Despite similar sales and net profit ratios, Company B will struggle to survive.
In four of the five ratios, total assets play a part, and a higher score is better. For most remodeling companies, total assets consist of cash and accounts receivable plus vehicles, office equipment, computers, and the like. These four ratios attempt to measure the ability to translate these assets into sales.
The fifth ratio measures company ownership by comparing total debt to total equity. Lower is better, but I’ve flipped it on its head so that a higher score is better and it’s consistent with the other elements in the model.
Sales ÷ Total Assets measures the ability of company assets to generate sales. A high score indicates successful sales techniques, positive client satisfaction, effective marketing programs, and products and services appropriate to the market served.
Net Profit ÷ Total Assets measures the company’s bottom line relative to its assets. A high score reflects good company overhead control.
Working Capital ÷ Total Assets, where working capital is defined as the difference between current assets and current liabilities. A higher score means more liquidity, which provides greater flexibility.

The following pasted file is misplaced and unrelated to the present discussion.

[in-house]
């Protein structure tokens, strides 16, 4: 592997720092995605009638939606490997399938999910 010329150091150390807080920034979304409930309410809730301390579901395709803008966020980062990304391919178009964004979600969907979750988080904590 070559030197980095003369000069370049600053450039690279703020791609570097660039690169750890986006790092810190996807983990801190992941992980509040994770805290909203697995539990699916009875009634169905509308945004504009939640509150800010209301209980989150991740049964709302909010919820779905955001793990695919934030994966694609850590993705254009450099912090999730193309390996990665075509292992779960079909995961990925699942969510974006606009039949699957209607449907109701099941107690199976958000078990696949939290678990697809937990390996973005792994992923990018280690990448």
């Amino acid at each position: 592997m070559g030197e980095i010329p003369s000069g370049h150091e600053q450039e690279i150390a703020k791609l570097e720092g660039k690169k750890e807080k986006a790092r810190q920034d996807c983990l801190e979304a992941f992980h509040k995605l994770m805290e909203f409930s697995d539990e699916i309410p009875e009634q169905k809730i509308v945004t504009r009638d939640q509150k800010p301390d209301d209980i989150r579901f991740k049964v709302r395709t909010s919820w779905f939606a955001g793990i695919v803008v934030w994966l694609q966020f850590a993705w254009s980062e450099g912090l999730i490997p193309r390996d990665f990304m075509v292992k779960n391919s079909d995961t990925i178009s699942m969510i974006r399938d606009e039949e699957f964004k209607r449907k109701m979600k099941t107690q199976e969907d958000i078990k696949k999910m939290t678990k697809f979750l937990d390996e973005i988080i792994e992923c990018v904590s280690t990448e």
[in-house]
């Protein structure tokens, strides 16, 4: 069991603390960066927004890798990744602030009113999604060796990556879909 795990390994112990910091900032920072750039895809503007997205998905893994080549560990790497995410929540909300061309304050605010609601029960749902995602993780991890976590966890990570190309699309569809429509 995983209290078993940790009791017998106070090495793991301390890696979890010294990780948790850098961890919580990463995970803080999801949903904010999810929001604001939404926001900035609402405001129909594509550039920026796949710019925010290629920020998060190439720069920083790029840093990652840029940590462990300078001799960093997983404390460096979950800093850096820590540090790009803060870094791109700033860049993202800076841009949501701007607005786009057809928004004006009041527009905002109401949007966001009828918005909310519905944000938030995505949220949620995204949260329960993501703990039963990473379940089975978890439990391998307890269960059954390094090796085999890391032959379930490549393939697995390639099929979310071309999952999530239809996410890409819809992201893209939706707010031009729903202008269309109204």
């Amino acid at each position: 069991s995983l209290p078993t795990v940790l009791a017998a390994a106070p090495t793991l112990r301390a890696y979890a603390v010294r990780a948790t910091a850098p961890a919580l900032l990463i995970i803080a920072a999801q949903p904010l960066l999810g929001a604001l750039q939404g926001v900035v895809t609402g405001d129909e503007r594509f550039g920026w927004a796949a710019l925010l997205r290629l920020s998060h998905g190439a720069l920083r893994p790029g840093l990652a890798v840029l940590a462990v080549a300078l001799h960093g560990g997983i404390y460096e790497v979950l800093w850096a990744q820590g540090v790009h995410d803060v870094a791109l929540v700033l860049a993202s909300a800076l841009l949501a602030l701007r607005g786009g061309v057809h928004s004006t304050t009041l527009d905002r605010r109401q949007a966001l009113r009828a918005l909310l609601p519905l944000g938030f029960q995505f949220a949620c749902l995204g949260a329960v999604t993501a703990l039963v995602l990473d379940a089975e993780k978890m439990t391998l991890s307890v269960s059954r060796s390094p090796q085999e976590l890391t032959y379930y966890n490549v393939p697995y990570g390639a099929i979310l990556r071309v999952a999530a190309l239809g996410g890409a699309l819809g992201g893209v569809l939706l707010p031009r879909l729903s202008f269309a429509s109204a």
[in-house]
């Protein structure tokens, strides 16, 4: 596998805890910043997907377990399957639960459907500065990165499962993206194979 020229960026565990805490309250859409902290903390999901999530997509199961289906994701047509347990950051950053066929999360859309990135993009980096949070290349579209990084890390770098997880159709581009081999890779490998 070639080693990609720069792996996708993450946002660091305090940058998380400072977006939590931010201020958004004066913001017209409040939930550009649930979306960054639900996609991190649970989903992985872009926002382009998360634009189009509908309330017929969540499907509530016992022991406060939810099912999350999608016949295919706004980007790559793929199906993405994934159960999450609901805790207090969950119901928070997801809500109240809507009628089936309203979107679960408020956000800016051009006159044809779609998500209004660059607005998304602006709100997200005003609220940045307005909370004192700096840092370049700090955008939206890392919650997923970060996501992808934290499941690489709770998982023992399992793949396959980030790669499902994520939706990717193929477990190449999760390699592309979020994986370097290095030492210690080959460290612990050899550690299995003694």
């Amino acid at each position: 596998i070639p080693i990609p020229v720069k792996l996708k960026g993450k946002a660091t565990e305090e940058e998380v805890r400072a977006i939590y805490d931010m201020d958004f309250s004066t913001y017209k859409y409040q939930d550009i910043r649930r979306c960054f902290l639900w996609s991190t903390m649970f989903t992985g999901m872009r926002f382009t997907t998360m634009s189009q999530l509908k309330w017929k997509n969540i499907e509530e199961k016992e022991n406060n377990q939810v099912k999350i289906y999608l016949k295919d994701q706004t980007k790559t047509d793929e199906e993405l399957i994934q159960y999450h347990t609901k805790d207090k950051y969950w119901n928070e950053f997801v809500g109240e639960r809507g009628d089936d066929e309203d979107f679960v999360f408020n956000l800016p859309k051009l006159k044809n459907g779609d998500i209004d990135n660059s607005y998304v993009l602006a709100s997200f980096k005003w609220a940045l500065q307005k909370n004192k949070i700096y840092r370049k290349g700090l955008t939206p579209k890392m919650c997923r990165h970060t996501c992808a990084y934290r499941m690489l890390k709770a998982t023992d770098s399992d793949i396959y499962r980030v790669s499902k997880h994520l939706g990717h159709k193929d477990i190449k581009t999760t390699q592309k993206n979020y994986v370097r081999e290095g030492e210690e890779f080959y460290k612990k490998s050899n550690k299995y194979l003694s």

Retained Earnings ÷ Total Assets measures what portion of total assets are kept in the company. A higher percentage is better.
Equity ÷ Debt indicates who truly owns your company; you (equity is greater than debt) or others (debt is greater than equity).
As you can see in the example below, a higher total score is better. Company B’s strong performance in Sales and Net Profit is, however, dragged down by too much debt, negative working capital and retained earnings, poor cash flow, and no savings. This is a difficult position to overcome, but it’s not impossible. Knowing what the problems are is the first step to recovery.
—Judith Miller is a Seattle–based business consultant and trainer. remodelservices.com